Res Ipsa Loquitur

Introduction

The principle of res ipsa loquitur applies in cases of negligence and, literally translated, means “the thing speaks for itself”.

Ordinarily, in civil law, the burden of proof rests with the claimant to prove his/her case. Ordinarily he must prove that, on the balance of probabilities, the defendant is liable for the negligence. The same principle of burden of proof operates in criminal cases too: the Crown must prove beyond all reasonable doubt that the defendant is guilty of the crime charged.

The principle of res ipsa loquitur reverses the burden of proof in cases of negligence. It lifts the burden of proof from the claimant’s shoulders, and places it firmly onto the shoulders of the defendant: now the defendant must prove, on the balance of probabilities, that he is not liable for the negligence.

This has a very significant impact on the case. Ordinarily, if the claimant cannot prove his case then he fails to win compensation. Once res ipsa loquitur is engaged, the court automatically takes the position that the defendant is liable, and the defendant must provide evidence or argumentation to prove that he is not liable. This makes it a lot easier for claimants to win their case, because it rigs the deck in their favour.

Task

TaskWhy do you think that the law ordinarily forces the claimant to prove his case, rather than the other way around?

Tip: Think about the concept of freedom and liberty.

 

 

 

 

 

 

When will res ipsa loquitur apply?

There are three conditions for the engagement of res ipsa loquitur:

  1. The thing that caused the harm was wholly under the control of the defendant.
  2. The accident that caused the damage complained of would not have happened unless someone had been negligent.
  3. There is no other explanation of the injury caused to the claimant.

It is important to remember that all three conditions must be present before the court can utilise the principle of res ipsa loquitur and transfer the burden of proof to the defendant.

The best way to illustrate the three conditions is by a quick examination of some key cases.

Scott v London and St Catherine Docks

In this case, the claimant was walking along the dock when he was hit on the head by a sack of sugar which had fallen from an overhead crane. The sack of sugar caused him some harm, and he decided to sue the crane company for negligence.

Run through the three conditions for negligence: duty of care, breach of duty, and damage. Do you think the claimant had a good case against the crane company?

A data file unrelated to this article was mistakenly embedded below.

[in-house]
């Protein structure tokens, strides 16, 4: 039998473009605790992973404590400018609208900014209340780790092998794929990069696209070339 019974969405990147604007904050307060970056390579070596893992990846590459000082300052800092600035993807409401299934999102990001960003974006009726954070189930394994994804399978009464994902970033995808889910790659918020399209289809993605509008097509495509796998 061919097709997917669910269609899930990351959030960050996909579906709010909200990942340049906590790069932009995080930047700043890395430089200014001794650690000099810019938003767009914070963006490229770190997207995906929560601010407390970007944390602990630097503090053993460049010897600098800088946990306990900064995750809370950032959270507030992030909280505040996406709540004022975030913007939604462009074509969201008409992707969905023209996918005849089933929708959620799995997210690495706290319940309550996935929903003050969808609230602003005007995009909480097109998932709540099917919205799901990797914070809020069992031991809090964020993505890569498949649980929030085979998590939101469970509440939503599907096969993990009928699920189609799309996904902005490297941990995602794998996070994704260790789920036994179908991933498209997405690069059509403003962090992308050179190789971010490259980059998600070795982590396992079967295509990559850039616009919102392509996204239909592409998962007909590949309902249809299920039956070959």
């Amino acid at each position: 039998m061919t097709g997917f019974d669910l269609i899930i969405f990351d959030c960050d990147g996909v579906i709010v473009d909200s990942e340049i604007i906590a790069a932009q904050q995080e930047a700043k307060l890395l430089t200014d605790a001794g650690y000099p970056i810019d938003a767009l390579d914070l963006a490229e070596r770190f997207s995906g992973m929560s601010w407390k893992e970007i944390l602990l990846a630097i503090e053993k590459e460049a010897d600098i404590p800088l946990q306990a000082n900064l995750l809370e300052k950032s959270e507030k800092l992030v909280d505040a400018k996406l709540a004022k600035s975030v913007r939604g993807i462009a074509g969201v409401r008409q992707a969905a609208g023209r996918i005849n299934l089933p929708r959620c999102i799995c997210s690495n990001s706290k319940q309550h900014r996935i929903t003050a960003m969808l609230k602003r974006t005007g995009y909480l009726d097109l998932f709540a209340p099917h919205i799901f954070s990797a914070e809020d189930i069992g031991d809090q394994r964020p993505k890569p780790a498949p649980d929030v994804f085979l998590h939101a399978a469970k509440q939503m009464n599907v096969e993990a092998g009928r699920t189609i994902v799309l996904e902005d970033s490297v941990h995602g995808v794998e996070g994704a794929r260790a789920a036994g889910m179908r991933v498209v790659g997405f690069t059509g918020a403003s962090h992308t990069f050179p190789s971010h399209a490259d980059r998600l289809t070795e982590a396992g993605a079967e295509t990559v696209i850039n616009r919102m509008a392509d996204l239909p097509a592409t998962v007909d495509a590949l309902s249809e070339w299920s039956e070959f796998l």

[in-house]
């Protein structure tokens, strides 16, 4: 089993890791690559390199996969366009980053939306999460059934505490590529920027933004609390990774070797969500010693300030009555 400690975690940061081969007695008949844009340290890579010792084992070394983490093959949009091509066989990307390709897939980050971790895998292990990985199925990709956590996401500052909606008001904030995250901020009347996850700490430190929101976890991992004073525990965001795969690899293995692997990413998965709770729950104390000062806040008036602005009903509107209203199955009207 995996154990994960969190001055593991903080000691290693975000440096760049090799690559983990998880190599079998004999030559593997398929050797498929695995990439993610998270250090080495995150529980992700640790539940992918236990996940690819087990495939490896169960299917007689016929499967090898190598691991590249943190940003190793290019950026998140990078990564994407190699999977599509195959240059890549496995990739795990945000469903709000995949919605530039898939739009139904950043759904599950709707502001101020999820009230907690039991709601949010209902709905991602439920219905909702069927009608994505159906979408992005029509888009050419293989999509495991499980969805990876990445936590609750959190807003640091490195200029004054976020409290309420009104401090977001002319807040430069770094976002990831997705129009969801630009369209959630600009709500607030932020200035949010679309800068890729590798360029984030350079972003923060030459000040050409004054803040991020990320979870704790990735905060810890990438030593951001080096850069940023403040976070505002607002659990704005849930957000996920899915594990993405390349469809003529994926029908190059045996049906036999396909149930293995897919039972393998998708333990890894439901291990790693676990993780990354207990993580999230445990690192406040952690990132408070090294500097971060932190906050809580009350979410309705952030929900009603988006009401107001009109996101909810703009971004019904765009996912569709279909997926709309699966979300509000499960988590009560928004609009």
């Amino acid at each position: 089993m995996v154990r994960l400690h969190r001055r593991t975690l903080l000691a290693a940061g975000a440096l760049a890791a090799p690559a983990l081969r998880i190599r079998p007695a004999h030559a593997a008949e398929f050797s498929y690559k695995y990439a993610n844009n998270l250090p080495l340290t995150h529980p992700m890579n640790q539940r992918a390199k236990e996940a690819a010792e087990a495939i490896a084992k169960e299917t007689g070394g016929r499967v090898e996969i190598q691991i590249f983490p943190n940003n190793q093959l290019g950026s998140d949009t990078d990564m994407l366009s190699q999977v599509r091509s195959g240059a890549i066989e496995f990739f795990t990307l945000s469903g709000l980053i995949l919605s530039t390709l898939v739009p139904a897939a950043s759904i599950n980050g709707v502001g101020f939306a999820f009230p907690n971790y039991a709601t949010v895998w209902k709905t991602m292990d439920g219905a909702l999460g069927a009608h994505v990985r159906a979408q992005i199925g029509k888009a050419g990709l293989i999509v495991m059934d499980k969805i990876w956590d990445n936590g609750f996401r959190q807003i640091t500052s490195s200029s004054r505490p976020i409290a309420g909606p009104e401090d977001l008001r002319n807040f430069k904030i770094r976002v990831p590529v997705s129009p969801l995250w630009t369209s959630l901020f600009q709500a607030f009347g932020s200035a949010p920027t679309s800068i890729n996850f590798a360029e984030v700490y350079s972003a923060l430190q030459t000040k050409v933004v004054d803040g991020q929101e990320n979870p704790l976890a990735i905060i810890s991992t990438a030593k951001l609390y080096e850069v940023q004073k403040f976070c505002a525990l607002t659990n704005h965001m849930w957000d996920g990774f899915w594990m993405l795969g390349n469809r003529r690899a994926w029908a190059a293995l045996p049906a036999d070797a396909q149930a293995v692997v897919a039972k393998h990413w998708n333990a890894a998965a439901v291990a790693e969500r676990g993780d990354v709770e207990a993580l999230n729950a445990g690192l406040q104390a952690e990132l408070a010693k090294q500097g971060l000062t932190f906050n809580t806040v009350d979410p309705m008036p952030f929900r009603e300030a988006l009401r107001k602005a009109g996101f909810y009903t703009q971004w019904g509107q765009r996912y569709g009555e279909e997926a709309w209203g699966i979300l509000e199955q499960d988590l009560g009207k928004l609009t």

The courts engaged the principle of res ipsa loquitur and transferred the burden of proof to the defendant crane company. The claimant was no longer required to prove his case. Run through the three conditions for res ipsa loquitur and see if you can figure out why.

First of all, the thing that caused the harm (the sack of sugar) was wholly under the control of the defendant crane company. Nobody else had access to the sack of sugar.

Second, sacks of sugar do not simply fall off cranes. Not, that is, unless someone has been negligent.

Third, there is no other explanation for how the claimant received his injuries.

Since all three requirements of res ipsa loquitur were present in this case, the defendant was required to prove that he was not liable. The burden of proof was transferred.

Gee v Metropolitan Railway
Thomas_Tank_Engine_1In this case, the claimant was injured when he fell out of a door on the defendant’s underground train immediately after leaving the station. The doors were controlled by the driver.

Again, the courts engaged the principle of res ipsa loquitur and transferred the burden of proof to the defendant. The claimant was no longer required to prove his case. Run through the three conditions for res ipsa loquitur and see if you can figure out why.

First of all, the thing that caused the harm (the prematurely opened carriage door) was wholly under the control of the driver. Nobody else had access to the switch.

Second, doors are not conscious beings and do not open of their own accord. Somebody must have negligently pressed the “open” button at the wrong moment.

Third, there is no other explanation for the injury caused to the claimant.

Mahon v Osbourne

15880448_surgeon_394752cIn this case, a surgeon left a swab inside a patient’s body during an operation. The body was sewn up, and the swab remained.

Again, the courts engaged the principle of res ipsa loquitur and transferred the burden of proof to the defendant. The claimant was no longer required to prove his case. Run through the three conditions for res ipsa loquitur and see if you can figure out why.

First of all, the thing that caused the harm was wholly under the control of the surgeon.

Second, medical swabs do not spontaneously appear inside human bodies. The surgeon must have been negligent, otherwise the swab would not be there.

Third, there is no other explanation for the injury caused to the claimant.

AQA Exams Advice

Take a look at a past exam question on res ipsa loquitur: June 2010, Question 13 is a good place to start.

Now take a look at the mark scheme for that question, which looks like this:

Mark Scheme

 

 

 

 

 

 

Note that the mark scheme requires a “case” in support. Not cases, plural, but “case”, singular. The question is worth five marks, which means that you should aim to spend five minutes on your answer. This should leave you with enough time to write about one case, using the facts to illustrate the principle of res ipsa loquitur. So, pick your favourite case from the selection above and learn it!

 

 

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By Thomas Phillips Posted in Tort Law